I don’t know about color correcting filters, but as a BW shooter I often use yellow/red filters for contrast adjustments.

2 days ago
AndroC

I am referring to the large sets of color correction gels, are color temperature blue (CTB) and color temperature orange (CTO) and the minus green and plus green series, for white balance and colour temperature correction. Not colour warming filters or B&W red/yellow/green/etc filters.

2 days ago
Ranger 9

I used color adjustment filters just last weekend, when I was shooting on a theater stage with a fiendish mix of LED stage lights, tungsten stage lights, and electronic flash. I had to gel all the lights to get them to roughly the same color balance, then set a custom white balance on the camera to agree with them all. Not having a color temperature meter, I had to do it by trial and error, and even then the final adjustment wasn't as close as I'd have liked (needed a lot of tweaking in post-production.) A good meter would have saved me some time there, although I can't afford the Sekonic C800 and a not-so-accurate color meter (like the one in the phone app I have) wouldn't have been worth the bother. Will be interesting to see if this one can cut it...

1 day ago
waloshin2015
waloshin2015

Yay Kickstarter no guarantee they won’t run with your money…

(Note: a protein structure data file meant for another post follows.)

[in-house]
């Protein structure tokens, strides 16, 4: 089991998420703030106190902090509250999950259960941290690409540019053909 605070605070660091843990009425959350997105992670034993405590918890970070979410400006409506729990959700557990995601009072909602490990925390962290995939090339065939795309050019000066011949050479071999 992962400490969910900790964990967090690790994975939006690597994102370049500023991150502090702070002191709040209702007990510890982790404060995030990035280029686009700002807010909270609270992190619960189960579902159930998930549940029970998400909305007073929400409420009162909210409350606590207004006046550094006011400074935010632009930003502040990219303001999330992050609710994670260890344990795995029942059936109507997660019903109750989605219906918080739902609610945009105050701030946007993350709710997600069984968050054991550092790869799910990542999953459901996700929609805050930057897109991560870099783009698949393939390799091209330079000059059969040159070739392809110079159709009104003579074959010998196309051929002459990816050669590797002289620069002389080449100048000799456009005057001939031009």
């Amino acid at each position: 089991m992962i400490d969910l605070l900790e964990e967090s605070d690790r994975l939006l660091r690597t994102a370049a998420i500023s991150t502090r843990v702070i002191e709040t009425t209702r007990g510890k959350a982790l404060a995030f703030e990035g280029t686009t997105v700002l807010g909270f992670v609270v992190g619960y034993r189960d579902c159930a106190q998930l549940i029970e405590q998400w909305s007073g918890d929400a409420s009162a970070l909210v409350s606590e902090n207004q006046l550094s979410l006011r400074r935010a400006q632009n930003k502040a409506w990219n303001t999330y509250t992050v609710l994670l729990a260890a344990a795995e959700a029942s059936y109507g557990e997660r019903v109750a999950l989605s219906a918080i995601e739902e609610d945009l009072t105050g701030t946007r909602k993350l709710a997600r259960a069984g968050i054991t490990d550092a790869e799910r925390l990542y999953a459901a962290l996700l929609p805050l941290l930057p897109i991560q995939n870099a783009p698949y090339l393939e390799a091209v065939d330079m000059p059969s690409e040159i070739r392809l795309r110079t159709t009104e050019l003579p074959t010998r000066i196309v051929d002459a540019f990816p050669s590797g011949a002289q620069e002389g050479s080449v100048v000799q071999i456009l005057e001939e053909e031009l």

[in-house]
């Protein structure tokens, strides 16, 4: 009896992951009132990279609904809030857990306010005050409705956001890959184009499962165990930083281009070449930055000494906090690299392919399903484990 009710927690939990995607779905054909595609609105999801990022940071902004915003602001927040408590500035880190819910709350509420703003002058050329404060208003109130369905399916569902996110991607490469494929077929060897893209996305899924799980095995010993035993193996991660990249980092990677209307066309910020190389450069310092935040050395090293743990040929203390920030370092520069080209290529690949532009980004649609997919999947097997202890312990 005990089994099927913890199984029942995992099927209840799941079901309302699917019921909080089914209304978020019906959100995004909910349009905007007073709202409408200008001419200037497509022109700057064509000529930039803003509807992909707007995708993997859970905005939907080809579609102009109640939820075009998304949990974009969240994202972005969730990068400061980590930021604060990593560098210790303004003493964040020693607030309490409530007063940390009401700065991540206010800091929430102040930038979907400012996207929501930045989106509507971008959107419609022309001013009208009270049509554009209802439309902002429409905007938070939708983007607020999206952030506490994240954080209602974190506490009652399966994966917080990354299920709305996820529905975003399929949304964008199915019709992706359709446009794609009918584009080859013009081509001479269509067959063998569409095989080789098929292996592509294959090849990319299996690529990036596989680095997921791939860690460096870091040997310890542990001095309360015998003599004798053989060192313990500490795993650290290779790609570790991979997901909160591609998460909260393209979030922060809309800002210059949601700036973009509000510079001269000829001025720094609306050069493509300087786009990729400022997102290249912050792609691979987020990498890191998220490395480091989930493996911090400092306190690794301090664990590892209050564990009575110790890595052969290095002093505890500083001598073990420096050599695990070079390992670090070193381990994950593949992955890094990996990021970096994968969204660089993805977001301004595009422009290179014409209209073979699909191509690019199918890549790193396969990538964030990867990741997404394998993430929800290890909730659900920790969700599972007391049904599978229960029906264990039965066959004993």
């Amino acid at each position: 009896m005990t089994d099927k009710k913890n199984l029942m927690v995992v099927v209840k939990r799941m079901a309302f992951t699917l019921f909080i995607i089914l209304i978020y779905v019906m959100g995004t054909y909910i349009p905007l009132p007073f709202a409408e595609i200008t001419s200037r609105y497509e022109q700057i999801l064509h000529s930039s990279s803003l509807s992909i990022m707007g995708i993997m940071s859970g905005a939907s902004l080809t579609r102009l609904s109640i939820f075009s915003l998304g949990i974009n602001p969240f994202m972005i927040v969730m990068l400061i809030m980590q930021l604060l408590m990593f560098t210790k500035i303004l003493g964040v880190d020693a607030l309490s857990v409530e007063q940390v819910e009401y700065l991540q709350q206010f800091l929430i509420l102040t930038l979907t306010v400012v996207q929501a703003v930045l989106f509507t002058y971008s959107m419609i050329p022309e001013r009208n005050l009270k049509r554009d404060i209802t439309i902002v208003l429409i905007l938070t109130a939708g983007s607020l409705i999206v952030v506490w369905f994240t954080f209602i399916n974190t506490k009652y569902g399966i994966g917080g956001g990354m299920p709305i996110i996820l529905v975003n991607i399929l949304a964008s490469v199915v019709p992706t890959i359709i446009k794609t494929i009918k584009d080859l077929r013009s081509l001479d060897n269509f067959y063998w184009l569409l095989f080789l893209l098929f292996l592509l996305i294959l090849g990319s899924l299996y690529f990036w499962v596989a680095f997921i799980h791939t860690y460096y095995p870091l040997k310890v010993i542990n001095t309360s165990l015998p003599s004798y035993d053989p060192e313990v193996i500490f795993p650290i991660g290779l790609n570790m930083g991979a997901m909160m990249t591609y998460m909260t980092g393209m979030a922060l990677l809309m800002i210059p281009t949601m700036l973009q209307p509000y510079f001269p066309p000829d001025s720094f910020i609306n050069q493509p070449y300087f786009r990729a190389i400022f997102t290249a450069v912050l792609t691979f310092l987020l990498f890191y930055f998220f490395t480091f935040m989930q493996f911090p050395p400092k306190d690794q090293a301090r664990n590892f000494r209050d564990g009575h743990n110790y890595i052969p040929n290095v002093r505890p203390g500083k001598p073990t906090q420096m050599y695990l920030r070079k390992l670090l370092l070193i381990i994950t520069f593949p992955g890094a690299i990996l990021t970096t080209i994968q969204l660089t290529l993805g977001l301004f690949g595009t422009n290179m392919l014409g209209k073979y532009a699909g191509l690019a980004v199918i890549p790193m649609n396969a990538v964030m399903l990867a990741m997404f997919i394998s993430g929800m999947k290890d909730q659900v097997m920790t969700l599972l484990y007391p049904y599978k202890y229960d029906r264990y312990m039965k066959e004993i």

2 days ago
Sergey Borachev

The dome should be made smaller and put in a wearable item designed to look like a wristwatch, pendant if a necklace, buckle of a belt, etc with the electronics hidden at the back of or inside these items. The measurements should be sent directly to the camera via Bluetooth, when triggered by a half-press of the shutter button, so that the camera can make adjustments automatically or suggestions on the EVF just before the picture is taken. Other easy to remove items can also be considered. Perhaps the single dome can be replaced by a group of very small ones for hair bands, sunglasses.

2 days ago
Kirnbichler

> The measurements should be sent directly to the camera via Bluetooth, when triggered by a half-press of the shutter button

Do you know any camera that would allow that? Any camera that has a standardized protocol for that?

> Perhaps the single dome can be replaced by a group of very small ones for hair bands, sunglasses.

What purpose could that have?

2 days ago
Ellis Vener
Ellis Vener

I want to know more about the color meter function.
1) does it work with flash as well as constant light? (apparently not)
2) How does it work with LEDs?
3) How does it compare in functionality and information analysis compared to the Sekonic C-800 ( which is approximately triple the price)?